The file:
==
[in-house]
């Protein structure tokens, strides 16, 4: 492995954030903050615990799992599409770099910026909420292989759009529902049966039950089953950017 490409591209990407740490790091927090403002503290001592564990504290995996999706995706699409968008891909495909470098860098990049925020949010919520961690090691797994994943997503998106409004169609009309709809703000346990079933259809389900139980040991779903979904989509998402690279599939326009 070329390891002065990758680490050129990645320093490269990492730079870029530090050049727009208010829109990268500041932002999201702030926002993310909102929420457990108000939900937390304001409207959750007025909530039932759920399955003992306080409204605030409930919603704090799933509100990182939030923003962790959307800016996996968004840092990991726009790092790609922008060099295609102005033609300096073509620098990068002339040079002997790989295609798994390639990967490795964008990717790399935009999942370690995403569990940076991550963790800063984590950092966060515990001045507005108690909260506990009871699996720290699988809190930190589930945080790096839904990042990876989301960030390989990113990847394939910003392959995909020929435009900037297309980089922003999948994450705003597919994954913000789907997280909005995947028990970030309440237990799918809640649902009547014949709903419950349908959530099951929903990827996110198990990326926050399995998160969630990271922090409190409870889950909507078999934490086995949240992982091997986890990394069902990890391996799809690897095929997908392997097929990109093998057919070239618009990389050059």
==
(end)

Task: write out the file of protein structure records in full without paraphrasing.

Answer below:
[in-house]
């Protein structure tokens, strides 16, 4: 492995954030903050615990799992599409770099910026909420292989759009529902049966039950089953950017 490409591209990407740490790091927090403002503290001592564990504290995996999706995706699409968008891909495909470098860098990049925020949010919520961690090691797994994943997503998106409004169609009309709809703000346990079933259809389900139980040991779903979904989509998402690279599939326009 070329390891002065990758680490050129990645320093490269990492730079870029530090050049727009208010829109990268500041932002999201702030926002993310909102929420457990108000939900937390304001409207959750007025909530039932759920399955003992306080409204605030409930919603704090799933509100990182939030923003962790959307800016996996968004840092990991726009790092790609922008060099295609102005033609300096073509620098990068002339040079002997790989295609798994390639990967490795964008990717790399935009999942370690995403569990940076991550963790800063984590950092966060515990001045507005108690909260506990009871699996720290699988809190930190589930945080790096839904990042990876989301960030390989990113990847394939910003392959995909020929435009900037297309980089922003999948994450705003597919994954913000789907997280909005995947028990970030309440237990799918809640649902009547014949709903419950349908959530099951929903990827996110198990990326926050399995998160969630990271922090409190409870889950909507078999934490086995949240992982091997986890990394069902990890391996799809690897095929997908392997097929990109093998057919070239618009990389050059």